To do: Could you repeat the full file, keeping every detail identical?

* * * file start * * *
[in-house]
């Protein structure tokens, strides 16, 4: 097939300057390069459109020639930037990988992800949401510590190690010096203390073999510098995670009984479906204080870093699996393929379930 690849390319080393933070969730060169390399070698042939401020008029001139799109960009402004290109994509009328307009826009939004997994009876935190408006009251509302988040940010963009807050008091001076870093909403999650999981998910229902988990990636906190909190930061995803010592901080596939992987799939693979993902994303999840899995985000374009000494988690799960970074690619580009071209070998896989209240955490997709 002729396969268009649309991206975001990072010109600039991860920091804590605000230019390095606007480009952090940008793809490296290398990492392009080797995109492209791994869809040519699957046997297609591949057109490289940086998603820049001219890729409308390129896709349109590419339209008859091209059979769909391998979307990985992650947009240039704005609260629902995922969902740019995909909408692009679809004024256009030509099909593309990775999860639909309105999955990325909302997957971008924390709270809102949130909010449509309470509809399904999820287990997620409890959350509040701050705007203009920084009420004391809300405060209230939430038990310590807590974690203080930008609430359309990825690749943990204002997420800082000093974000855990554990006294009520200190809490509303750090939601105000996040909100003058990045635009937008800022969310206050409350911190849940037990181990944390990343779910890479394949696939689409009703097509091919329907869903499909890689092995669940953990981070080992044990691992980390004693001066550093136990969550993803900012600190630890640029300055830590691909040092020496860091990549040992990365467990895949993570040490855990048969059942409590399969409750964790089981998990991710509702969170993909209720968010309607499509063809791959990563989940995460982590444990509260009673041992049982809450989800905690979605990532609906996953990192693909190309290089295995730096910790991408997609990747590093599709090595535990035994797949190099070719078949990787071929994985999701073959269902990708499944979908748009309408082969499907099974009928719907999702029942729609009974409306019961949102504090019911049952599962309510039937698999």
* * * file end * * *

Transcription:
[in-house]
């Protein structure tokens, strides 16, 4: 097939300057390069459109020639930037990988992800949401510590190690010096203390073999510098995670009984479906204080870093699996393929379930 690849390319080393933070969730060169390399070698042939401020008029001139799109960009402004290109994509009328307009826009939004997994009876935190408006009251509302988040940010963009807050008091001076870093909403999650999981998910229902988990990636906190909190930061995803010592901080596939992987799939693979993902994303999840899995985000374009000494988690799960970074690619580009071209070998896989209240955490997709 002729396969268009649309991206975001990072010109600039991860920091804590605000230019390095606007480009952090940008793809490296290398990492392009080797995109492209791994869809040519699957046997297609591949057109490289940086998603820049001219890729409308390129896709349109590419339209008859091209059979769909391998979307990985992650947009240039704005609260629902995922969902740019995909909408692009679809004024256009030509099909593309990775999860639909309105999955990325909302997957971008924390709270809102949130909010449509309470509809399904999820287990997620409890959350509040701050705007203009920084009420004391809300405060209230939430038990310590807590974690203080930008609430359309990825690749943990204002997420800082000093974000855990554990006294009520200190809490509303750090939601105000996040909100003058990045635009937008800022969310206050409350911190849940037990181990944390990343779910890479394949696939689409009703097509091919329907869903499909890689092995669940953990981070080992044990691992980390004693001066550093136990969550993803900012600190630890640029300055830590691909040092020496860091990549040992990365467990895949993570040490855990048969059942409590399969409750964790089981998990991710509702969170993909209720968010309607499509063809791959990563989940995460982590444990509260009673041992049982809450989800905690979605990532609906996953990192693909190309290089295995730096910790991408997609990747590093599709090595535990035994797949190099070719078949990787071929994985999701073959269902990708499944979908748009309408082969499907099974009928719907999702029942729609009974409306019961949102504090019911049952599962309510039937698999």